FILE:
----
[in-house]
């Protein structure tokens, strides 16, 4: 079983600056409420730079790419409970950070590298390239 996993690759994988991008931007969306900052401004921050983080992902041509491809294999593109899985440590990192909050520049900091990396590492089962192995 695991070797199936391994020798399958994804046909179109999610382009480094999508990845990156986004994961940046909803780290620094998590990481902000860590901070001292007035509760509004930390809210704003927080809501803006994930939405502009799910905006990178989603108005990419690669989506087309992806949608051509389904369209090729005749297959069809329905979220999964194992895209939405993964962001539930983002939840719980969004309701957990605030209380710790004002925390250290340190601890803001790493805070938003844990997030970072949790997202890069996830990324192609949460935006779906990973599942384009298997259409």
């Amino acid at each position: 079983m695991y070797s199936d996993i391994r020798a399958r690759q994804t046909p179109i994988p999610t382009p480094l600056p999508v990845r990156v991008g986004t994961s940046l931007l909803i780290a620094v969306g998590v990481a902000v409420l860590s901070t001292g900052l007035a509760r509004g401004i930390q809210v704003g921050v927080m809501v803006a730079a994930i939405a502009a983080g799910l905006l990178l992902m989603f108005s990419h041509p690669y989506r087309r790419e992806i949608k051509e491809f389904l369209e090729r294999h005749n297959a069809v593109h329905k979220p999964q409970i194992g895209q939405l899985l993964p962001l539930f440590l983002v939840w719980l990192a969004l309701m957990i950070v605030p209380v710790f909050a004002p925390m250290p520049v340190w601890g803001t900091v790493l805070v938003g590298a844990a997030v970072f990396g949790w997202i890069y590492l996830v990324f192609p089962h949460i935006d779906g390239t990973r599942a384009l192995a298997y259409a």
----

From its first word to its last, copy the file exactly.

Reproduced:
[in-house]
């Protein structure tokens, strides 16, 4: 079983600056409420730079790419409970950070590298390239 996993690759994988991008931007969306900052401004921050983080992902041509491809294999593109899985440590990192909050520049900091990396590492089962192995 695991070797199936391994020798399958994804046909179109999610382009480094999508990845990156986004994961940046909803780290620094998590990481902000860590901070001292007035509760509004930390809210704003927080809501803006994930939405502009799910905006990178989603108005990419690669989506087309992806949608051509389904369209090729005749297959069809329905979220999964194992895209939405993964962001539930983002939840719980969004309701957990605030209380710790004002925390250290340190601890803001790493805070938003844990997030970072949790997202890069996830990324192609949460935006779906990973599942384009298997259409």
């Amino acid at each position: 079983m695991y070797s199936d996993i391994r020798a399958r690759q994804t046909p179109i994988p999610t382009p480094l600056p999508v990845r990156v991008g986004t994961s940046l931007l909803i780290a620094v969306g998590v990481a902000v409420l860590s901070t001292g900052l007035a509760r509004g401004i930390q809210v704003g921050v927080m809501v803006a730079a994930i939405a502009a983080g799910l905006l990178l992902m989603f108005s990419h041509p690669y989506r087309r790419e992806i949608k051509e491809f389904l369209e090729r294999h005749n297959a069809v593109h329905k979220p999964q409970i194992g895209q939405l899985l993964p962001l539930f440590l983002v939840w719980l990192a969004l309701m957990i950070v605030p209380v710790f909050a004002p925390m250290p520049v340190w601890g803001t900091v790493l805070v938003g590298a844990a997030v970072f990396g949790w997202i890069y590492l996830v990324f192609p089962h949460i935006d779906g390239t990973r599942a384009l192995a298997y259409a």